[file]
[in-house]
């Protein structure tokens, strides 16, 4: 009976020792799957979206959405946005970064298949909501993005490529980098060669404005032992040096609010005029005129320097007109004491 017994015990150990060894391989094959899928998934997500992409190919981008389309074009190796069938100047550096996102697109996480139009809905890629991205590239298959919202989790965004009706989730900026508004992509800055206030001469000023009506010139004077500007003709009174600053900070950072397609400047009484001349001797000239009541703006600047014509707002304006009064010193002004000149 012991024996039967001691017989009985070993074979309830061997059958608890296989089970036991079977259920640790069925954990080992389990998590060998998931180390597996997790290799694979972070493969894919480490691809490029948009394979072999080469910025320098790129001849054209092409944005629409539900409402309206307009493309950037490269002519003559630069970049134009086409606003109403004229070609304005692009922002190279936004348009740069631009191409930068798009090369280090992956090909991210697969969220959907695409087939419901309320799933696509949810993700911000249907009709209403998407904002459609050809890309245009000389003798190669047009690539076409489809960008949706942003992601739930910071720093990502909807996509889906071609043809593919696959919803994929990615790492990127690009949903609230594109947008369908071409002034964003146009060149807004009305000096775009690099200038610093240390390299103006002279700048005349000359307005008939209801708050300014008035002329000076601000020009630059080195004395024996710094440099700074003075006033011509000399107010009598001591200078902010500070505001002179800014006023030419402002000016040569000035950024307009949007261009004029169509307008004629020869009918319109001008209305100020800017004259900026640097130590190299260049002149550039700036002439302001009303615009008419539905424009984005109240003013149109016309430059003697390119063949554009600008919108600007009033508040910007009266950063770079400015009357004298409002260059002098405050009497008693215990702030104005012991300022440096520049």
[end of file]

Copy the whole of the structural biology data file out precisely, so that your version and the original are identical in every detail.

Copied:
[in-house]
């Protein structure tokens, strides 16, 4: 009976020792799957979206959405946005970064298949909501993005490529980098060669404005032992040096609010005029005129320097007109004491 017994015990150990060894391989094959899928998934997500992409190919981008389309074009190796069938100047550096996102697109996480139009809905890629991205590239298959919202989790965004009706989730900026508004992509800055206030001469000023009506010139004077500007003709009174600053900070950072397609400047009484001349001797000239009541703006600047014509707002304006009064010193002004000149 012991024996039967001691017989009985070993074979309830061997059958608890296989089970036991079977259920640790069925954990080992389990998590060998998931180390597996997790290799694979972070493969894919480490691809490029948009394979072999080469910025320098790129001849054209092409944005629409539900409402309206307009493309950037490269002519003559630069970049134009086409606003109403004229070609304005692009922002190279936004348009740069631009191409930068798009090369280090992956090909991210697969969220959907695409087939419901309320799933696509949810993700911000249907009709209403998407904002459609050809890309245009000389003798190669047009690539076409489809960008949706942003992601739930910071720093990502909807996509889906071609043809593919696959919803994929990615790492990127690009949903609230594109947008369908071409002034964003146009060149807004009305000096775009690099200038610093240390390299103006002279700048005349000359307005008939209801708050300014008035002329000076601000020009630059080195004395024996710094440099700074003075006033011509000399107010009598001591200078902010500070505001002179800014006023030419402002000016040569000035950024307009949007261009004029169509307008004629020869009918319109001008209305100020800017004259900026640097130590190299260049002149550039700036002439302001009303615009008419539905424009984005109240003013149109016309430059003697390119063949554009600008919108600007009033508040910007009266950063770079400015009357004298409002260059002098405050009497008693215990702030104005012991300022440096520049």